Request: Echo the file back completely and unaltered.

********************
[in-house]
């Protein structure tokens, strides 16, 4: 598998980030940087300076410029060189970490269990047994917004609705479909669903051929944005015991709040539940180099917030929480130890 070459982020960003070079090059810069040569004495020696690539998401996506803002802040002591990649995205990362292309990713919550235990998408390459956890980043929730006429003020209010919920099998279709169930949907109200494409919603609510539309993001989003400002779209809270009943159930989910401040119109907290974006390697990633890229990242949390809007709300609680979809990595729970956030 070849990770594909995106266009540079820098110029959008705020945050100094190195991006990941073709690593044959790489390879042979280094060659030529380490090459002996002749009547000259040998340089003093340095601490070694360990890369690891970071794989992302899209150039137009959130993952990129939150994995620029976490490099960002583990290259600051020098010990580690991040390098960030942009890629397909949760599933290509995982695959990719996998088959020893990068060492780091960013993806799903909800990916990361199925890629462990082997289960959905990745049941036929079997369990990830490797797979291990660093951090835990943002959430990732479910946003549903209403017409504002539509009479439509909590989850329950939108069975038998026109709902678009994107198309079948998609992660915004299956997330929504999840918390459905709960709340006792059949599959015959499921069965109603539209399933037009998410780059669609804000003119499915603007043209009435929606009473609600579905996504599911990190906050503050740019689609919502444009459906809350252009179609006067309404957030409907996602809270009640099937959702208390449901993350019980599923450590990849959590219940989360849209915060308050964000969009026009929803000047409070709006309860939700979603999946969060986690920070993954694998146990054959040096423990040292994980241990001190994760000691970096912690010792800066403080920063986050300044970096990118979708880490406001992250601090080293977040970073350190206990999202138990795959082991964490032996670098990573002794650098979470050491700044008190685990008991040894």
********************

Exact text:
[in-house]
């Protein structure tokens, strides 16, 4: 598998980030940087300076410029060189970490269990047994917004609705479909669903051929944005015991709040539940180099917030929480130890 070459982020960003070079090059810069040569004495020696690539998401996506803002802040002591990649995205990362292309990713919550235990998408390459956890980043929730006429003020209010919920099998279709169930949907109200494409919603609510539309993001989003400002779209809270009943159930989910401040119109907290974006390697990633890229990242949390809007709300609680979809990595729970956030 070849990770594909995106266009540079820098110029959008705020945050100094190195991006990941073709690593044959790489390879042979280094060659030529380490090459002996002749009547000259040998340089003093340095601490070694360990890369690891970071794989992302899209150039137009959130993952990129939150994995620029976490490099960002583990290259600051020098010990580690991040390098960030942009890629397909949760599933290509995982695959990719996998088959020893990068060492780091960013993806799903909800990916990361199925890629462990082997289960959905990745049941036929079997369990990830490797797979291990660093951090835990943002959430990732479910946003549903209403017409504002539509009479439509909590989850329950939108069975038998026109709902678009994107198309079948998609992660915004299956997330929504999840918390459905709960709340006792059949599959015959499921069965109603539209399933037009998410780059669609804000003119499915603007043209009435929606009473609600579905996504599911990190906050503050740019689609919502444009459906809350252009179609006067309404957030409907996602809270009640099937959702208390449901993350019980599923450590990849959590219940989360849209915060308050964000969009026009929803000047409070709006309860939700979603999946969060986690920070993954694998146990054959040096423990040292994980241990001190994760000691970096912690010792800066403080920063986050300044970096990118979708880490406001992250601090080293977040970073350190206990999202138990795959082991964490032996670098990573002794650098979470050491700044008190685990008991040894």